[OUTLOOK]The end of a Bushite dream

Home > Opinion > Columns

print dictionary print

[OUTLOOK]The end of a Bushite dream

In December 2002, when the United States had already decided to go to war against Saddam Hussein, I gave a lecture at the Pentagon’s Defense Policy Board. Over lunch, I asked one of the leading neo-conservative lights, one of the strongest proponents of the war, “How long do you intend to stay?”
His answer startled me: “Oh, no longer than 18 months.” Incredulously, I shot back: “You can’t be serious. This is not a classical war whose purpose it is to defeat the enemy’s army. That is going to be as easy as shooting fish in a barrel. But the objective is more ambitious. It is to remake a society, to turn it from totalitarianism to democracy. Do you remember how long it took in Germany and Japan? Decades, and even today, there are U.S. troops in both countries.”
My neo-conservative friend replied: “We will have to leave soon; otherwise we will turn into targets.” What he did not mention was the wildly optimistic assumptions behind the war ― the United States would win quickly (which it did), march into Baghdad amidst the cheers of the population, hand over power to Ahmad Chalabi, the head of the expatriate Iraqi National Congress, and leave.
Today, this premise lies in tatters. From November, the United States has been fighting Saddam’s old political power base, the Sunnis holed up in the “Sunni Triangle” around Faluja, who are supported by international terrorists of all stripes and colors. Now the Shiites have opened a second front.
That the Shiites have entered the battle, with 60 dead in one weekend alone, is a particularly troublesome omen. After all, they were the designated beneficiaries of the U.S. intervention. Though the Shiites make up about 60 percent of the population, they have been the eternal victims of Sunni oppression since at least the 1920s. Like the Kurds, another target of Saddam’s brutality, the Shiites should have embraced the Americans. Instead, they have risen up against them.
The consequences are easy to see. The idea that the United States could hand over power to the Iraqis on June 30, a silly notion to begin with, is now dead. The idea that they could leave soon is equally dead. The influential chairman of the Senate Foreign Relations Committee, the Republican Richard Lugar, put it this way: “I am being hounded by June 30. To whom are we going to hand over power? Who is going to be in charge of security?” In short, all of this ought to be “discussed.”
This was not an enemy of President Bush speaking, but a Republican and one of the most respected figures in the Congress. It is also an open secret that the top brass of the U.S. Army wants more, rather than fewer troops. But the White House pretends that nothing has changed. With almost childlike stubbornness, the Bushies keep repeating that the June 30 date is firm and fixed.
They will have to eat their words. Today’s wars are different from the past. In the old days, it was enough to defeat the enemy; today he has to be reshaped and reformed. The wars of the 21st centuries are wars of choice, not necessity, wars of order rather then conquest. Indeed, the real task begins after victory, and it is open-ended. Look at Bosnia, look at Kosovo. Nine years after NATO’s intervention in Bosnia, five years after the intervention in Kosovo, there are still international troops there and with no end in sight.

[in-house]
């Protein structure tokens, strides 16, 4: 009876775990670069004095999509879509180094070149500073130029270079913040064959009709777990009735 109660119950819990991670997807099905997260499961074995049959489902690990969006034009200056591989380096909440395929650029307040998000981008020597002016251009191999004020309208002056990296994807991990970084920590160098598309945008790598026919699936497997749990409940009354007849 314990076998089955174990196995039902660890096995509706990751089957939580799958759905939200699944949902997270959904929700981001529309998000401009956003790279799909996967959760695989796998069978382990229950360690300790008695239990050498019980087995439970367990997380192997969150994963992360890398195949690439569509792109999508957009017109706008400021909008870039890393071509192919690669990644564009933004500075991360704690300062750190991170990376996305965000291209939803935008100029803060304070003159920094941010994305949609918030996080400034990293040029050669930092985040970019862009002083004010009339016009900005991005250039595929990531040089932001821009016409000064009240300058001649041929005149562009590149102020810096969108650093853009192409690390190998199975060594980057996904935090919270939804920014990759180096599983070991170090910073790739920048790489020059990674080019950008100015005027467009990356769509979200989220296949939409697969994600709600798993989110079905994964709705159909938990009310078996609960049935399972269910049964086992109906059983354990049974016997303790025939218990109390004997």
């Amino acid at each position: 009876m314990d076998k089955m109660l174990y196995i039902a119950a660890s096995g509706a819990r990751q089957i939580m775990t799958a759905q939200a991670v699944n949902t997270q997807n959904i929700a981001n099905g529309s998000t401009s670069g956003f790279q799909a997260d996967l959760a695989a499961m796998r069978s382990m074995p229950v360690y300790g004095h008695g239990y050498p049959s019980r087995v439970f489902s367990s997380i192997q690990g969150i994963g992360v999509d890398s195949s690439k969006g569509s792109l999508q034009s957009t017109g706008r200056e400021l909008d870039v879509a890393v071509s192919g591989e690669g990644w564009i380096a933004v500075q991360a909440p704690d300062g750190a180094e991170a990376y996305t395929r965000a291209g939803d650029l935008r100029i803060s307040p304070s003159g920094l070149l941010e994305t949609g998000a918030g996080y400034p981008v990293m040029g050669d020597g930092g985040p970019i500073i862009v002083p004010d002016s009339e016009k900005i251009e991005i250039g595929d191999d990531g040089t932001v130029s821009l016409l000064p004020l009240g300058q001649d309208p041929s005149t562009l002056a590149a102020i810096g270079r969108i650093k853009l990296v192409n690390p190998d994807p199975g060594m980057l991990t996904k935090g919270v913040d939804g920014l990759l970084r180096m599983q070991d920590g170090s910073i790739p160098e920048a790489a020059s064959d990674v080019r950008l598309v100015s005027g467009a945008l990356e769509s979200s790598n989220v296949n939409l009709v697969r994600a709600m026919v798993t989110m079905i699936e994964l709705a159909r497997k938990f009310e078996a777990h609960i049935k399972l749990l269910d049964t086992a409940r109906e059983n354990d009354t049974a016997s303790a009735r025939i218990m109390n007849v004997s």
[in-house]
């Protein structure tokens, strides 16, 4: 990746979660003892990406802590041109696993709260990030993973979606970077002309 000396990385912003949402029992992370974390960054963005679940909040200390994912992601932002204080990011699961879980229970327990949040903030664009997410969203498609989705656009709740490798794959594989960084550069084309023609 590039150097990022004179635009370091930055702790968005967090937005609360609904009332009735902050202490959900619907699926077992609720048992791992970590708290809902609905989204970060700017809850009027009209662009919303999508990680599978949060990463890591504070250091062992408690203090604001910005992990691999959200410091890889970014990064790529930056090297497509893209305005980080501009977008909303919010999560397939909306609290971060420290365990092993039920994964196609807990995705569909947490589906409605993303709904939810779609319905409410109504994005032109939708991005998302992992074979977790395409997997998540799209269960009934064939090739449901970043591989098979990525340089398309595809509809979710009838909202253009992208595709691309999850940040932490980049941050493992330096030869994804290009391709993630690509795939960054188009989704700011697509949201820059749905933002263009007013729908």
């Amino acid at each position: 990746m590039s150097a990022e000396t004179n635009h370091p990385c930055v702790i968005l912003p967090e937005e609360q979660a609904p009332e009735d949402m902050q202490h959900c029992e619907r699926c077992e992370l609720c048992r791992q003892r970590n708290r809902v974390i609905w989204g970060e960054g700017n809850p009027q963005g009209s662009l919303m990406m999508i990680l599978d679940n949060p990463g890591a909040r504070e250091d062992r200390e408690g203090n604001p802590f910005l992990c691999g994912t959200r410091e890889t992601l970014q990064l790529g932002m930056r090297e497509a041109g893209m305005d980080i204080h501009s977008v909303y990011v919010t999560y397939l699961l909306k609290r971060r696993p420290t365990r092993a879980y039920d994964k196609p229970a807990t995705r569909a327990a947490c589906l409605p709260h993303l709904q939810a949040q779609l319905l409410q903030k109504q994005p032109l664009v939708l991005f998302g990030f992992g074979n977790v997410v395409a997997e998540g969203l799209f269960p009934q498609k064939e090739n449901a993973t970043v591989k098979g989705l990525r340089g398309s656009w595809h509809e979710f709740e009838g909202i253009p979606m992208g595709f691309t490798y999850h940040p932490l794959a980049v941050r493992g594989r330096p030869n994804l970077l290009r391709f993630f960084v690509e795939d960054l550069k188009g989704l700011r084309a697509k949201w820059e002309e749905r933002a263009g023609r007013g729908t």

The first lesson is that an intervention today is not a quick and dirty affair, but an open-ended protectorate. The reason is simple: The intervention defeats troops but not the conditions ― sectarian or ethnic strife ― that created the problem. Hence, the moment foreign troops withdraw, the conflicts break out into the open again. The task is not to send in firefighters, but policemen.
Firefighters break doors, kill the fire and leave. Policemen, on the other hand, stay forever. And you might add: Americans are very good firefighters, but not patient enough to be good policemen. But if post-Saddam Iraq is to have even a minimal chance to overcome its horrid past, it will have to learn how to be policemen: walk the beat, learn how to distinguish between the bad and the good (or at least half-bad) guys, and demonstrate to all that they will stay as long as it takes.
This is why the June 30 handover date was silly. As of last week, it has become positively dangerous because the United States must fight a three-front war: against the old Sunni power structure, against international terrorism, and now against the largest group of them all, the Shiites. The 130,000 troops in Iraq surely will have to be doubled, and more importantly, this is a war the United States cannot fight by itself.
A Bushist dream has just died in Iraq: that this greatest power in history can bring order to troubled society on its own. Say good-bye to unilateralism, say hello to multilateralism and community. It goes without saying that nobody in his right mind, whether Europeans, Russians, Chinese or Koreans, has an interest in seeing the United States fail in Iraq. For this is where the future of the 21st century will be decided.

* The writer is the editor of Die Zeit, a German weekly, and an associate at the Olin Institute for Strategic Studies at Harvard University.

by Josef Joffe
Log in to Twitter or Facebook account to connect
with the Korea JoongAng Daily
help-image Social comment?
lock icon

To write comments, please log in to one of the accounts.

Standards Board Policy (0/250자)